-- Chuck Knight

05-21-2003, 11:09 PM
Hi Chuck,

Your idea for an anti-backlash device is likely a good one. I would caution that too thin of a nut will wear out pretty quickly, because you've got too much unit pressure on the bearing sides of the threads. Most drag is not caused by the nut itself, but by how much pressure is required to move the slide. The nut is merely the fulcrum of the helix. The more thread you have, the lower the unit pressure, and the longer the nut and screw last without premature wear. Excessive length would create drag depending on the viscosity of the lubricant on the threads, that seems to me would be about the only source of drag. Of course, the threads should be smooth, too.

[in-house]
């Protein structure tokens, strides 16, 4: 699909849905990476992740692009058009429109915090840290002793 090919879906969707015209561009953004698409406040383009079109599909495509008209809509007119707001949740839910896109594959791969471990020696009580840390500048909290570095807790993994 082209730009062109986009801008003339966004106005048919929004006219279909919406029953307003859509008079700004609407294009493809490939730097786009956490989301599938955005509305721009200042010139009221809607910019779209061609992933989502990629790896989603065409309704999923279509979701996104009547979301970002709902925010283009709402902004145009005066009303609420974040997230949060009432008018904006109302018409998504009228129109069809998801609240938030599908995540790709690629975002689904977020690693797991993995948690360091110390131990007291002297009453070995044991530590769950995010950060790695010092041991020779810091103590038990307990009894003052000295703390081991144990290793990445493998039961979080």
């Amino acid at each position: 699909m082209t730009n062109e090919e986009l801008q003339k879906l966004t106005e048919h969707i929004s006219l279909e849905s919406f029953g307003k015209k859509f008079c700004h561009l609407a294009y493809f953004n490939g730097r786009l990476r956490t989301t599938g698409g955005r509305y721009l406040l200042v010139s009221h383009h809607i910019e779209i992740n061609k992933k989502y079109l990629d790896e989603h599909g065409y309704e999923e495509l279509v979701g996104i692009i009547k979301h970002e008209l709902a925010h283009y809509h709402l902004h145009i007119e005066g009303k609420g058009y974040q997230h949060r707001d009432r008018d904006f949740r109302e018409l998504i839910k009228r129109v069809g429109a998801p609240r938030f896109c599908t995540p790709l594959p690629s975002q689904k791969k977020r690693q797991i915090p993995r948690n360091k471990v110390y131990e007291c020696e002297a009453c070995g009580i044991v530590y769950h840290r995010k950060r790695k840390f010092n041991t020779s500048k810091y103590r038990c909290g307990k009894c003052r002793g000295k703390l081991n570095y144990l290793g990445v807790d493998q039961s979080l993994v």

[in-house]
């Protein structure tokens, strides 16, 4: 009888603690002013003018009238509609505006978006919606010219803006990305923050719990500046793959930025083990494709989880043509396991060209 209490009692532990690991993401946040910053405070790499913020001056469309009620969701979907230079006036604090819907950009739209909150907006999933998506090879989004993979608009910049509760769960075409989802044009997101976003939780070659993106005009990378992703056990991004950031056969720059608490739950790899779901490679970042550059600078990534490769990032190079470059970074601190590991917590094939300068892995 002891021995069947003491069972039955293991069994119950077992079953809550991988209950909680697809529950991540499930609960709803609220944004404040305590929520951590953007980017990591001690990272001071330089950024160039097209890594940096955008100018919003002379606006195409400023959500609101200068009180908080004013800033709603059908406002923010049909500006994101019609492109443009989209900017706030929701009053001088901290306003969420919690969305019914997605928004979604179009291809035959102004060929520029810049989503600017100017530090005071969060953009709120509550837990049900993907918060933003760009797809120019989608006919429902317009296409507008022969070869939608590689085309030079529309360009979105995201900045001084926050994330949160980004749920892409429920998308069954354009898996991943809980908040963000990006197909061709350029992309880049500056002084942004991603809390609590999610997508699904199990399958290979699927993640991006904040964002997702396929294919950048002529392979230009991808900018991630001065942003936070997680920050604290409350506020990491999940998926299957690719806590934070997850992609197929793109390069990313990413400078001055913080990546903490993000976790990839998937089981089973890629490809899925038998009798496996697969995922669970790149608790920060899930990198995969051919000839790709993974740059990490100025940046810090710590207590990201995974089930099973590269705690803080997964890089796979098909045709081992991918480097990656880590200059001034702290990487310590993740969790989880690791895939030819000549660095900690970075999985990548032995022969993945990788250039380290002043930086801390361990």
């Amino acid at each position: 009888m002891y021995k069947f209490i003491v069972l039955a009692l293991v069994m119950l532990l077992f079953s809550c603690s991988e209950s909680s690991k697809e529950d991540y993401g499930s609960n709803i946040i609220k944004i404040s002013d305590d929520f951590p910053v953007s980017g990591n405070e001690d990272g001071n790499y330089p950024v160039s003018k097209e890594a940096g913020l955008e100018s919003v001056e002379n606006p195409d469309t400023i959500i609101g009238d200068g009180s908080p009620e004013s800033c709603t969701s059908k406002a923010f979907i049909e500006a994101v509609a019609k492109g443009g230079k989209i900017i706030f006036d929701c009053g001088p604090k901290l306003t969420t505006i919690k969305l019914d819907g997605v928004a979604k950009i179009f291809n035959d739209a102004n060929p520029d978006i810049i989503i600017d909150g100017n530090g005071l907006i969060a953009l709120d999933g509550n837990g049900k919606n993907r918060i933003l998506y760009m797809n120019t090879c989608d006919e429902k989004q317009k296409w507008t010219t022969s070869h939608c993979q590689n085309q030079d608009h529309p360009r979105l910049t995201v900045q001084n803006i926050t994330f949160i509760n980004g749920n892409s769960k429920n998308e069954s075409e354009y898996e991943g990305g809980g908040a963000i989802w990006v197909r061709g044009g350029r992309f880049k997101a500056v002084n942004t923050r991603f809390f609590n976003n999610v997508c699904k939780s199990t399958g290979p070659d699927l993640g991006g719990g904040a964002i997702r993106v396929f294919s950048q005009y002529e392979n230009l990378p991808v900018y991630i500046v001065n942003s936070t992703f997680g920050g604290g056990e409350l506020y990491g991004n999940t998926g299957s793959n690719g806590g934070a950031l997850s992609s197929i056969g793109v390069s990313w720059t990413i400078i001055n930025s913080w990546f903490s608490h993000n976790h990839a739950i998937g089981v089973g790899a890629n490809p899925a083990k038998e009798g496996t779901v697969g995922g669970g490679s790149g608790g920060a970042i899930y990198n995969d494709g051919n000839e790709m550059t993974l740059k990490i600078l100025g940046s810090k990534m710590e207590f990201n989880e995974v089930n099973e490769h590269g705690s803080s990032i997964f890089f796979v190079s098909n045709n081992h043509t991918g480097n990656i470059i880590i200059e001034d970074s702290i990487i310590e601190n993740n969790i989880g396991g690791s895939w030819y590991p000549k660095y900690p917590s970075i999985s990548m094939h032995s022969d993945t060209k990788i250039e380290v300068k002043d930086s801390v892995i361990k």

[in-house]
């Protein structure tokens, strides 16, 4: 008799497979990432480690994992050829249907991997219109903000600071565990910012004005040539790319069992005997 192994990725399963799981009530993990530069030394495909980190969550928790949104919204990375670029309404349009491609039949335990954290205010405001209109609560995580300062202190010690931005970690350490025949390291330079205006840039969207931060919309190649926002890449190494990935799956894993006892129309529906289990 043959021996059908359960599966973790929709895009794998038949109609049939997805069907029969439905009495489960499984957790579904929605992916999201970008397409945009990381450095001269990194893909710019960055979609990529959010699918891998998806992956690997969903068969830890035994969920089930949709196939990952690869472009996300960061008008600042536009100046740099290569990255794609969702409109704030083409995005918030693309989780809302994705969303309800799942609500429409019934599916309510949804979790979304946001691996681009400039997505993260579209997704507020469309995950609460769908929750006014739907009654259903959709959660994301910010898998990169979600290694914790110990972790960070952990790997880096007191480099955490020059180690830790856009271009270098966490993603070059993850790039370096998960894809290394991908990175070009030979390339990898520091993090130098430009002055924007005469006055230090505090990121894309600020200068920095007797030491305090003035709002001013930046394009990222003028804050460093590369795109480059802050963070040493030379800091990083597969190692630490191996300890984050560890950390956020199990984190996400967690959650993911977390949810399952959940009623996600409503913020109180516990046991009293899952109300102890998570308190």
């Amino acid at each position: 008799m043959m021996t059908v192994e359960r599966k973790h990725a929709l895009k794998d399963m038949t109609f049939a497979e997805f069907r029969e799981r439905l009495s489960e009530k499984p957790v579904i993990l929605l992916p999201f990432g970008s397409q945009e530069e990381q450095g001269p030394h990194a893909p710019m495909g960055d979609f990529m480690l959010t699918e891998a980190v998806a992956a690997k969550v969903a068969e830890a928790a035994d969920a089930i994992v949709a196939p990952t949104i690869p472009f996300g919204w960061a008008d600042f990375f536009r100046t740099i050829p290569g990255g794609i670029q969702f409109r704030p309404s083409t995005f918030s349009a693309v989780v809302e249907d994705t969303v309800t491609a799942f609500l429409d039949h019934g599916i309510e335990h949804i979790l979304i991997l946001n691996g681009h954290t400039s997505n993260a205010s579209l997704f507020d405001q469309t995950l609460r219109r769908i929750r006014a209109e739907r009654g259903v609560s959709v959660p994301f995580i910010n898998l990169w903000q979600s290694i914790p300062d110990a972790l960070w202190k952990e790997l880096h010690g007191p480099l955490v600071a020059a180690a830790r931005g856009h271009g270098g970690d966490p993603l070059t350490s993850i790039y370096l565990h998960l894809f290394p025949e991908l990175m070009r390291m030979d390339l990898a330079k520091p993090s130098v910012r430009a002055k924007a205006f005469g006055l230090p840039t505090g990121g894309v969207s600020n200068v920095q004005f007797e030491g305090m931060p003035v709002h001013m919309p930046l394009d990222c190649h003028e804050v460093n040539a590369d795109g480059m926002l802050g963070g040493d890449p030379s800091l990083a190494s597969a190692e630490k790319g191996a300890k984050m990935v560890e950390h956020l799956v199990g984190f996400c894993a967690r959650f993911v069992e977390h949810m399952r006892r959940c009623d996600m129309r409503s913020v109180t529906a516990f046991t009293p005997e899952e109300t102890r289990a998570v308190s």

05-21-2003, 11:24 PM
If wear is a concern, instead of tapping the PVC, use a little epoxy and off the shelf steel nuts on each end -- should provide a tougher surface, and as strong as the epoxies are today, that won't be the weak point of the assembly. The PVC is there only to act as the adjustment device...and one that *anyone* can build. My thought is that it could be tapped more accurately, and provide a smaller surface area.

(Or would an alternate metal be better for the threads? Brass and aluminum, for example, are used extensively in the helical focussing mechanisms of cameras, because of their extremely low friction when used together. Steel and brass are used in clockmaking for similar reasons, and the brass gears don't show undue wear, despite the sliding friction present between them and the steel gear teeth.)